Secular “M” Links

Vitruvian Man, 1492, Leonardo DaVinci’s sketch of a naked man.Ladies and Gentlemen, we are about to enter some interesting, but perhaps less “sterile” territory – that of secular websites that focus on solo sex. I say less sterile because while these sites say some things of value, they do not necessarily do so from a perspective reflecting Christian values and morals. And some of them may have ads or links to sites that it might be best not to visit.

On the other hand, we Believers quite often think that sterility equals holiness, and this is not necessarily so. And just because we see something with which we many not totally agree, or be one hundred percent comfortable, does not mean we have to shrink back in fear, or that there is nothing of value.

Some secular sites even reflect on the Christian approach to masturbation in a way that is thoughtful and intelligently analytical of the Christian status quo regarding solo sex. This “outside” perspective is often quite helpful.

“Solo Touch,” Flipping Off The Pleasure Police

The most interesting article on the Solo Touch website was written by it’s founder, Dave, and entitled “Flipping of the Pleasure Police.” What may be more intriguing is the subtitle, “A personal story about how masturbation gave my life back to me.” Who could resist reading such a testimony? (Do I hear and “Amen?”)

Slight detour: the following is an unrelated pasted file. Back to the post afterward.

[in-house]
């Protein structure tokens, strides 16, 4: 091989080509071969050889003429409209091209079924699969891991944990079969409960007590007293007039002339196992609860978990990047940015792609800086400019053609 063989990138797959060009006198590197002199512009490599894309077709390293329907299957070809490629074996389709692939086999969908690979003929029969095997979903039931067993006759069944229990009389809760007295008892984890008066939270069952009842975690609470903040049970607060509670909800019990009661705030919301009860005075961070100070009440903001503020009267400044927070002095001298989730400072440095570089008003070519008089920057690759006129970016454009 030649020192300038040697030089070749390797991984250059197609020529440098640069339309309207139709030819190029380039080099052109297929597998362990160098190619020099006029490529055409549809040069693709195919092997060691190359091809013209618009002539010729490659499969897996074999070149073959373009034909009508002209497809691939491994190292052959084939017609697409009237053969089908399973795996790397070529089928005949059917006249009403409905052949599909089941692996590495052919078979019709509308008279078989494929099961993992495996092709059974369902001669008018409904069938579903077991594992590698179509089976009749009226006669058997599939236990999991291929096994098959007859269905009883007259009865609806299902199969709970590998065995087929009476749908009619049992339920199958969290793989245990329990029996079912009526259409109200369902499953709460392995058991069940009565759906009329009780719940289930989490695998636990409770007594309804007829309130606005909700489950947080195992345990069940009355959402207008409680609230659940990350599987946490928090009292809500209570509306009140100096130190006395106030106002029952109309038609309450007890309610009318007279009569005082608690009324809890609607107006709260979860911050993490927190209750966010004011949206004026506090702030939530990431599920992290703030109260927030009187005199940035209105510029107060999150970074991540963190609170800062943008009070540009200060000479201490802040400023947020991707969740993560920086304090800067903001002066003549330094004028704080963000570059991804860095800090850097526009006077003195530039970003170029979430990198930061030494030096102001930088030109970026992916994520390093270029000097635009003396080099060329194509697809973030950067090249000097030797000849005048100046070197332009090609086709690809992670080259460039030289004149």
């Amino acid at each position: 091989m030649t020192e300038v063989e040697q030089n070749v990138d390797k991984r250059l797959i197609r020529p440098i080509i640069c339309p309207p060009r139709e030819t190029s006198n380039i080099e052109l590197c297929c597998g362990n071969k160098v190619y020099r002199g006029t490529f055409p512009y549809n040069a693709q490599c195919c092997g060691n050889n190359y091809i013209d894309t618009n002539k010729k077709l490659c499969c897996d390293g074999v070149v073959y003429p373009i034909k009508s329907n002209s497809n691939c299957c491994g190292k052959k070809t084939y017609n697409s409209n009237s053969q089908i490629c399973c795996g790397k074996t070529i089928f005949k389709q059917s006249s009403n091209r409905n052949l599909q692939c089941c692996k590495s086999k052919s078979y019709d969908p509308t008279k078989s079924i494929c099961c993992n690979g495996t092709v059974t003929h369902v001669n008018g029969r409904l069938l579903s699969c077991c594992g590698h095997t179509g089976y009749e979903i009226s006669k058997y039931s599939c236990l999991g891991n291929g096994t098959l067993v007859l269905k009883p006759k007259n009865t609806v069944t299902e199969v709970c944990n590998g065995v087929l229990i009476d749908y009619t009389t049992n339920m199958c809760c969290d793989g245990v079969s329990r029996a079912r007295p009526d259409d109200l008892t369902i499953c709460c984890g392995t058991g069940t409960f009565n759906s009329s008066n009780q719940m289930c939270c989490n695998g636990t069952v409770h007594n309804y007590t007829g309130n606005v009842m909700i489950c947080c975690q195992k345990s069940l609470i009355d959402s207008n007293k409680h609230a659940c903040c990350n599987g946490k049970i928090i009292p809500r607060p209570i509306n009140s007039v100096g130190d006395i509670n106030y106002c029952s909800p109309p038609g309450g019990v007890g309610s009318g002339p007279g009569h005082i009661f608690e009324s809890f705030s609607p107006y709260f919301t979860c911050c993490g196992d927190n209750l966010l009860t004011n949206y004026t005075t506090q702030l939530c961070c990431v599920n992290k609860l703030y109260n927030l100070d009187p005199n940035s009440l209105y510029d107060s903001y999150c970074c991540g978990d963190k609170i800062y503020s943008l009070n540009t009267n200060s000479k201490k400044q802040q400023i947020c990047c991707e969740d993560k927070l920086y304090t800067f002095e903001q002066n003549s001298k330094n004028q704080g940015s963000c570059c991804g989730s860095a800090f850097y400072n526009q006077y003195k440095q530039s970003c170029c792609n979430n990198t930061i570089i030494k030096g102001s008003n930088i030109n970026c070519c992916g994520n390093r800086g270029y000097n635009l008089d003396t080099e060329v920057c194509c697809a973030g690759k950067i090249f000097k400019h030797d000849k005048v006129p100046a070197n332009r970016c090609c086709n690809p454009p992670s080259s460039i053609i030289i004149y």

Sadly, this eight page article was written by a man whose reflections on solo sex led to his abandoning Christianity altogether. But, even though I find the choice he made in the end to be tragic, he does share many helpful insights.

“It is time that someone stands up and says that those religious and so-called moral objections to masturbation are wrong; they are based upon incomplete information, folk "wisdom," and centuries-old negative cultural attitudes toward our bodily functions. This essay will illustrate this cultural repression from a personal perspective.” To which I say, “Amen!” again.

You may find some of what he says objectionable, especially when he slams what he experienced as Christianity. But I would encourage you to persevere. I think it would be almost impossible to not be moved by the struggle he describes in “Part 6: Religious Conflicts.” At the early age of 15 he reasoned, “what kind of a God did I have who would equip me with a healthy penis, lots of semen and good nerve endings to enjoy the sensation—and then call me a sinful brat for doing what came naturally?” And his doubt at what he had been taught was reasonable.

If you read no other part of his essay please do yourself a favour and read “Part 8: Theological Arguments Against Masturbation.” One by one he examines the many anti-masturbation arguments, and demonishes them all. Except for one part where he angrily condemns the usually wrong interpritation of lust in Matthew 5, his arguments are convincing, compelling, and hopefully they will set many free to enjoy the pleasure possible in their God given bodies. Yes, he does rail against the Christianity with which he was presented, but this is not the Christianity of the Word of God.

Remember, you can be a very good and godly Christian, loving God, loving His Word, walking in His Spirit, and still indulge in solo sex as much as you desire. There is no contradiction between being a faithful follower of Christ and being a regular and frequent masturbator. Thank God!


 

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